Advanced and Practical Enum usage in Swift

Objective-C Support

released Fri, 01 Mar 2019

Objective-C Support

Integer-based enums such as can be bridged to Objective-c via the @objc attribute:

@objc enum Bit: Int { 

   case zero = 0 

   case one = 1


However once you venture away from integers (say String) or start using associated values you can't use enums from within Objective-C.

There is a manual way though. Add two methods to your enum, define a type replacement on the @objc side, and you can move enums back and forth just fine, without having to conform to private protocols:

enum Trade {

     case buy(stock: String, amount: Int)

     case sell(stock: String, amount: Int)


// This type could also exist in Objective-C code.

@objc class ObjcTrade: NSObject {

     var type: Int

     var stock: String

     var amount: Int

     init(type: Int, stock: String, amount: Int) {

         self.type = type

         self.stock = stock

         self.amount = amount



extension Trade  {

     func toObjc() -> ObjcTrade {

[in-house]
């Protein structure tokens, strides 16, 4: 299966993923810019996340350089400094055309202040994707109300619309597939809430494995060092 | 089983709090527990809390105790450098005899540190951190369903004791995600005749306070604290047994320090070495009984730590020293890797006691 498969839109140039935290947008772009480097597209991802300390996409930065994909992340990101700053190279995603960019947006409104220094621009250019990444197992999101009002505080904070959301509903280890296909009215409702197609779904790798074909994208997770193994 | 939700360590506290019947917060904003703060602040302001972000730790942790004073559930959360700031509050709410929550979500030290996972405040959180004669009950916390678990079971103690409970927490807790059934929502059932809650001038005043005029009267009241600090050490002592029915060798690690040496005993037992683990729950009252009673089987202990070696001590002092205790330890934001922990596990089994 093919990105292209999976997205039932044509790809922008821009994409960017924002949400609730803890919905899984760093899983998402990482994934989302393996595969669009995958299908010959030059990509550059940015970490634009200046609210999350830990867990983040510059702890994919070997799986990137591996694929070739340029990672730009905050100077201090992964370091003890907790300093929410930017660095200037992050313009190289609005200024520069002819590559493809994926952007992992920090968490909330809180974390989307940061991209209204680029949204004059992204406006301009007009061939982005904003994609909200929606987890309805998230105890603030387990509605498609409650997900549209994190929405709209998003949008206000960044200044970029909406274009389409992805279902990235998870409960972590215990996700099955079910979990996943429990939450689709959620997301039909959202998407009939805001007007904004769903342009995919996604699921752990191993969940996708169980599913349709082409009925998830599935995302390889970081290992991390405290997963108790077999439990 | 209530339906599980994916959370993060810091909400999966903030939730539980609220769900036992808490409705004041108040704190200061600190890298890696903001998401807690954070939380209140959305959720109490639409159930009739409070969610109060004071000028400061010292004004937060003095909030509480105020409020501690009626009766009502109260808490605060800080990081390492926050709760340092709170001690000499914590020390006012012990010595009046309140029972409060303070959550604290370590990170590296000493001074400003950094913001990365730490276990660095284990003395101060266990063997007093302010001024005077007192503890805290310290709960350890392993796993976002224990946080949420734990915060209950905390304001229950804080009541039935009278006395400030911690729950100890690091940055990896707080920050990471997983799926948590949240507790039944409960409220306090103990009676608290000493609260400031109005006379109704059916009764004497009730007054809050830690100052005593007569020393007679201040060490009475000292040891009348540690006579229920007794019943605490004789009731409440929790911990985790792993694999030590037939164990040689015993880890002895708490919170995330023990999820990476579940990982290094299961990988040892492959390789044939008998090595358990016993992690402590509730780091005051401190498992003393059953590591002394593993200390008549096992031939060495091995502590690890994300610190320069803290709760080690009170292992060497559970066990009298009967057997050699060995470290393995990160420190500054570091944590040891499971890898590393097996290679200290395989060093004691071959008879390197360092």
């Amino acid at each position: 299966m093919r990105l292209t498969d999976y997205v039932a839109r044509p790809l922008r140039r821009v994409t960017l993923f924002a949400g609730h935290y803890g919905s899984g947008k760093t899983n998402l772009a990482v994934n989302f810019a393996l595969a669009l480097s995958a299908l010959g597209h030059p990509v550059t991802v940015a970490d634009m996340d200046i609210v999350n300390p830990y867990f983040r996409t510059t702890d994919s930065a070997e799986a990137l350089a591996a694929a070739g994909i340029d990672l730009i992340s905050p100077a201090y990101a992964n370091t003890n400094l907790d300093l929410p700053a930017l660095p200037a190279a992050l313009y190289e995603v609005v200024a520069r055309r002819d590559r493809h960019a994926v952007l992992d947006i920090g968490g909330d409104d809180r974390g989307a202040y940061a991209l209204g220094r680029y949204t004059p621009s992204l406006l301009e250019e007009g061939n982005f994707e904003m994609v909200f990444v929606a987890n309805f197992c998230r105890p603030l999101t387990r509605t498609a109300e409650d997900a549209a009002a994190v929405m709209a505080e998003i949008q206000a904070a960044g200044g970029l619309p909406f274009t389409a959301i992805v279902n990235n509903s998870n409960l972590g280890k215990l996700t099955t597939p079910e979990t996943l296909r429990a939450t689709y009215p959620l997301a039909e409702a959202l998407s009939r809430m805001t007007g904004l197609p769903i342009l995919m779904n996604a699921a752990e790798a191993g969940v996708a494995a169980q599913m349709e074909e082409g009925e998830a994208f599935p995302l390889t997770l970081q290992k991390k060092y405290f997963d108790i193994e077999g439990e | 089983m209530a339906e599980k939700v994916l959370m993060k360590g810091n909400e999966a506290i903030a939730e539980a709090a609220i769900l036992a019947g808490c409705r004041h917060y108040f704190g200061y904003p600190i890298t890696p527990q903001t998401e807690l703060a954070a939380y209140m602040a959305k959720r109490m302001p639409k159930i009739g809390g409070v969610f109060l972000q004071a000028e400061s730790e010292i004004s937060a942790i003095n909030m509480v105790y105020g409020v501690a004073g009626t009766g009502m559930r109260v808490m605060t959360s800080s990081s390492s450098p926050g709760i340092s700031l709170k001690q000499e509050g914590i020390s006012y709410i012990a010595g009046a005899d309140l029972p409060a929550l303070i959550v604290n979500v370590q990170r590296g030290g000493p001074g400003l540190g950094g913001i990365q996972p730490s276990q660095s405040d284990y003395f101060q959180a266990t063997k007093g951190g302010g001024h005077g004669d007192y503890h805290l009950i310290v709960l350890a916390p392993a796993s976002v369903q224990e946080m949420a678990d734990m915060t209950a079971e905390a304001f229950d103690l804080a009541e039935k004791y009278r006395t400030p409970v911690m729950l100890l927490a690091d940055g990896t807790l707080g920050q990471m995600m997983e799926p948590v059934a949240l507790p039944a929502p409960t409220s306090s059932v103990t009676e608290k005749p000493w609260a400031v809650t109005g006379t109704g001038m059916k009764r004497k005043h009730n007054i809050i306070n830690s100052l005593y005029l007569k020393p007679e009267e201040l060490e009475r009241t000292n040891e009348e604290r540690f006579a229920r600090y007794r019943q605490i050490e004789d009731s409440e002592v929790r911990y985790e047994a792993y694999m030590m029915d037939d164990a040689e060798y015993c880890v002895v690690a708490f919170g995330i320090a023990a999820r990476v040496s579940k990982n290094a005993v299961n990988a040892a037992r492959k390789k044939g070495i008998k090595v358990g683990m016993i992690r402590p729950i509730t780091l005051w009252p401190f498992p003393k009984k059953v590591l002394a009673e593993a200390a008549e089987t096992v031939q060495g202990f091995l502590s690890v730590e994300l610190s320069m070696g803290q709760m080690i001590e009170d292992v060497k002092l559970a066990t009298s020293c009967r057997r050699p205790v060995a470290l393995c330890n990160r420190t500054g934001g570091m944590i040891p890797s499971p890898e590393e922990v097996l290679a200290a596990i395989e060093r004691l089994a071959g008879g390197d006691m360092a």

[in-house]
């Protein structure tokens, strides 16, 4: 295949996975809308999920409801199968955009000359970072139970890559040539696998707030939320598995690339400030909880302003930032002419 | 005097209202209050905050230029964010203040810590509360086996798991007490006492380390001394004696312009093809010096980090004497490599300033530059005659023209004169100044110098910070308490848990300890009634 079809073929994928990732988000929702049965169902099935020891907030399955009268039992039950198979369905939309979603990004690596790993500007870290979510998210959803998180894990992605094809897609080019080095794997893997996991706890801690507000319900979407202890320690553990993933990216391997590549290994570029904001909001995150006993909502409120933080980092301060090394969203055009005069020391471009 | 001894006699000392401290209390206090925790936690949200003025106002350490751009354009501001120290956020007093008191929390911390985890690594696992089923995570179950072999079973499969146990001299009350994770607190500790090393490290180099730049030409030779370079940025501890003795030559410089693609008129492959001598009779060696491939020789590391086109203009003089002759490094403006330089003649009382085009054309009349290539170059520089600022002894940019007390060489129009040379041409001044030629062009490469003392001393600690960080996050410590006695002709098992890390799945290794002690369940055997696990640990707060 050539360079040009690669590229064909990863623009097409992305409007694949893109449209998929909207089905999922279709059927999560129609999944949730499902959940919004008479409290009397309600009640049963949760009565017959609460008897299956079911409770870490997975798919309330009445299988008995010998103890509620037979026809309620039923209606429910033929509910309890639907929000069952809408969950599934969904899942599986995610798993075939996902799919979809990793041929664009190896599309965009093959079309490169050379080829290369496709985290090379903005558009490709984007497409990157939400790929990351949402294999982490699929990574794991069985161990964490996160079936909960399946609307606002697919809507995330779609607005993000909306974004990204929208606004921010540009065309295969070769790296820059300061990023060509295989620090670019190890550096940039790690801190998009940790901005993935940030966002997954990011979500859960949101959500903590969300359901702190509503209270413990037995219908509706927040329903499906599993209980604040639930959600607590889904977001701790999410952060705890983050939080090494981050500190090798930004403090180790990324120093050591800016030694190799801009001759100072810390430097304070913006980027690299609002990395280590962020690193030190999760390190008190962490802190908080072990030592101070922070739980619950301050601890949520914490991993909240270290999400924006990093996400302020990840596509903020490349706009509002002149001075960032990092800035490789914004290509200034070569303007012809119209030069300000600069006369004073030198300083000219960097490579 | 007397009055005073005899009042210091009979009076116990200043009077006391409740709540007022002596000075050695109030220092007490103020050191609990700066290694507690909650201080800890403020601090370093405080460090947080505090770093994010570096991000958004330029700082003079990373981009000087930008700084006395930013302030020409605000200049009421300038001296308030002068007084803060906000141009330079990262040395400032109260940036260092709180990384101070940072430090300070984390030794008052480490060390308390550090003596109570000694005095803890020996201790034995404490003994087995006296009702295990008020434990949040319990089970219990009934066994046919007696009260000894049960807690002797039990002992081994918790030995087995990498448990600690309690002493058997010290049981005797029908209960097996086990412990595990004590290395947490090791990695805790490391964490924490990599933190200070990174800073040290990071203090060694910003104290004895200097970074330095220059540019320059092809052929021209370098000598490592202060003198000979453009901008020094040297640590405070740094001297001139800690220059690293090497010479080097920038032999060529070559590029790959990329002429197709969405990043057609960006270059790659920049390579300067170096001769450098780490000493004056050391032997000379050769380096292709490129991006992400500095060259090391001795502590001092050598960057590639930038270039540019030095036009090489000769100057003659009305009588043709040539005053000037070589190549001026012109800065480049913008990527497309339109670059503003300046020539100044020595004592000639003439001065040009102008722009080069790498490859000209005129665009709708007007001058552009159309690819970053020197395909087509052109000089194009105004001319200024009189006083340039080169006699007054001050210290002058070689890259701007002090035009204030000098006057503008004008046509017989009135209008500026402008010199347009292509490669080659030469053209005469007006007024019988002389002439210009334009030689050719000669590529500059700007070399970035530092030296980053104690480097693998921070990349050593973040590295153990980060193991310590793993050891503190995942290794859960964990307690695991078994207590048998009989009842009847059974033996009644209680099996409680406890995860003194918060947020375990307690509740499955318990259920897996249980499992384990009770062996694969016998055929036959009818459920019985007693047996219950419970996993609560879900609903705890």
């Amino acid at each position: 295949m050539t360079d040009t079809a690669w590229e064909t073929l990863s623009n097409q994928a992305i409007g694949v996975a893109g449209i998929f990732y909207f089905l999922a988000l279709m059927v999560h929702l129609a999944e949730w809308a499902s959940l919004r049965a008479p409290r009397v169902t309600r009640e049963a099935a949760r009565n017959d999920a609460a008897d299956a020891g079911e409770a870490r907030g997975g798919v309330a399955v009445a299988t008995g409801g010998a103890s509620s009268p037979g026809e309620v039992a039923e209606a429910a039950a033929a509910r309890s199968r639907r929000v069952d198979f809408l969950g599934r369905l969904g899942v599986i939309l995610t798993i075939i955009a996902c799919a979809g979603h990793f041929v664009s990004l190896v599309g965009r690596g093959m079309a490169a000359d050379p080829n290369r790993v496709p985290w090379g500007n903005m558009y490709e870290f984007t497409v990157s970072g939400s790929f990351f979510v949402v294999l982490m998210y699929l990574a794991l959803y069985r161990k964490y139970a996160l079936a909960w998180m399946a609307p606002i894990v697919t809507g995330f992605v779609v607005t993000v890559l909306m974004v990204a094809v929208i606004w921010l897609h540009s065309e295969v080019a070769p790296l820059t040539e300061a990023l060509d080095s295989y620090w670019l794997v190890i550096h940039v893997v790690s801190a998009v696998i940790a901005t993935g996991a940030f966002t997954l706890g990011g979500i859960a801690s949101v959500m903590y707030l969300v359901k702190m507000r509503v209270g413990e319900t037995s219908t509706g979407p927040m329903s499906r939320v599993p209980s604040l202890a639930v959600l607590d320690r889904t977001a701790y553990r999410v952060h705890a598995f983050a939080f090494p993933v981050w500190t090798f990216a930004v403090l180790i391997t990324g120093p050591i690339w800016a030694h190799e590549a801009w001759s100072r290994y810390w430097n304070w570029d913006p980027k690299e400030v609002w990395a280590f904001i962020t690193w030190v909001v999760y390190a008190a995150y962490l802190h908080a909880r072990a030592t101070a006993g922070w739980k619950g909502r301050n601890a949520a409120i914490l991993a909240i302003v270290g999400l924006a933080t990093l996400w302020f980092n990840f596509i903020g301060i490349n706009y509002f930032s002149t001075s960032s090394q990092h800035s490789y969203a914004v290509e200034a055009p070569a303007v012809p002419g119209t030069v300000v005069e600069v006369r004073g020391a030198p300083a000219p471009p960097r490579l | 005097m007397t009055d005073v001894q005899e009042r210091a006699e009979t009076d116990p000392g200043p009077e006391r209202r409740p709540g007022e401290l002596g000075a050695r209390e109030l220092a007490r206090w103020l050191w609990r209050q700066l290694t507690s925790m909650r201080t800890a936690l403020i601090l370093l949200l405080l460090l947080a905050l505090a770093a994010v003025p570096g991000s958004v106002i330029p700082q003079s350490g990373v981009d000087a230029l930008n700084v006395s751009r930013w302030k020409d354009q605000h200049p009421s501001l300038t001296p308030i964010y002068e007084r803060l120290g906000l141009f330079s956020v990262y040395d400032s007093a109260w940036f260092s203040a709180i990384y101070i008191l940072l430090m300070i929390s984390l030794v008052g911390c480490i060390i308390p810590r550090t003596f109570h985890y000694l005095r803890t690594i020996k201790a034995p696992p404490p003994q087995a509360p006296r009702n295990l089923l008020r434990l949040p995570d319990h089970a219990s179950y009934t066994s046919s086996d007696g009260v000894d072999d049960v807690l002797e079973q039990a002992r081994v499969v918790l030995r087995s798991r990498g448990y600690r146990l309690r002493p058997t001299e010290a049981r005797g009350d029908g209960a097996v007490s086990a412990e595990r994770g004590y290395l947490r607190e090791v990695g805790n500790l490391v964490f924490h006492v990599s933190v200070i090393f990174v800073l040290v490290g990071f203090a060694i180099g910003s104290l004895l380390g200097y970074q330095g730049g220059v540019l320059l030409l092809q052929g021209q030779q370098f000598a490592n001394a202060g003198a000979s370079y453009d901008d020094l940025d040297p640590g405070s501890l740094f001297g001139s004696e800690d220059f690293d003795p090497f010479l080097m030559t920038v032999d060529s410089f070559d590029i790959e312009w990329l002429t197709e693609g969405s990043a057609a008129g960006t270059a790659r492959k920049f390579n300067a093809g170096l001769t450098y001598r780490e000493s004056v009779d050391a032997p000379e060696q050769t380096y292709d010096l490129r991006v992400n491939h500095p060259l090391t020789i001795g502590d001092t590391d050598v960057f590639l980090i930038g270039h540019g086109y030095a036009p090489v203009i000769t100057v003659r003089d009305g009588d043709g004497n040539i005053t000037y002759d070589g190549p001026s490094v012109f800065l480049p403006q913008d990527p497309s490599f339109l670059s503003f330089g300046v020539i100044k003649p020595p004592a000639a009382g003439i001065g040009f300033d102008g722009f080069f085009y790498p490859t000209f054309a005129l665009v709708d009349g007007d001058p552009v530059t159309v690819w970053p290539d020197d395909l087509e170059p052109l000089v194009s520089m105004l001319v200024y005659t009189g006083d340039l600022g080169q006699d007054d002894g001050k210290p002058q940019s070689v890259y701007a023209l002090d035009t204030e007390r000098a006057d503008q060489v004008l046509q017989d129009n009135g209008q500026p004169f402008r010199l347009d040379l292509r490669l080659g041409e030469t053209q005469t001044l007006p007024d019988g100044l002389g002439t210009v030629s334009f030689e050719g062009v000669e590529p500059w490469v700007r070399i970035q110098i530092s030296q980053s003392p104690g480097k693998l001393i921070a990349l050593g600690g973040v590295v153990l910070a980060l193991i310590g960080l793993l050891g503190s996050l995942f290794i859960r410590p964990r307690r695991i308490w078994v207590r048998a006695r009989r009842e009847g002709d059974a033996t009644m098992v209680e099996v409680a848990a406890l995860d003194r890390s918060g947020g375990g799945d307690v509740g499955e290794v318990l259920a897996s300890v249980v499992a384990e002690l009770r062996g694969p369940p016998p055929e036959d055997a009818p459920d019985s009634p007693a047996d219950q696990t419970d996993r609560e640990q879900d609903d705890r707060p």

switch self {

         case let .buy(stock, amount):

             return ObjcTrade(type: 0, stock: stock, amount: amount)

         case let .sell(stock, amount):

             return ObjcTrade(type: 1, stock: stock, amount: amount)



     static func fromObjc(source: ObjcTrade) -> Trade? {

         switch (source.type) {

         case 0: return source.stock, amount: source.amount)

         case 1: return Trade.sell(stock: source.stock, amount: source.amount)

         default: return nil




This still has the downside that you need to mirror your enum via an NSObject based type on the Objective-C side (or you could just go and use an NSDictionary), but if you ever end up in a situation where you need to access an enum with associated values from Objective-C, this is a way to do it.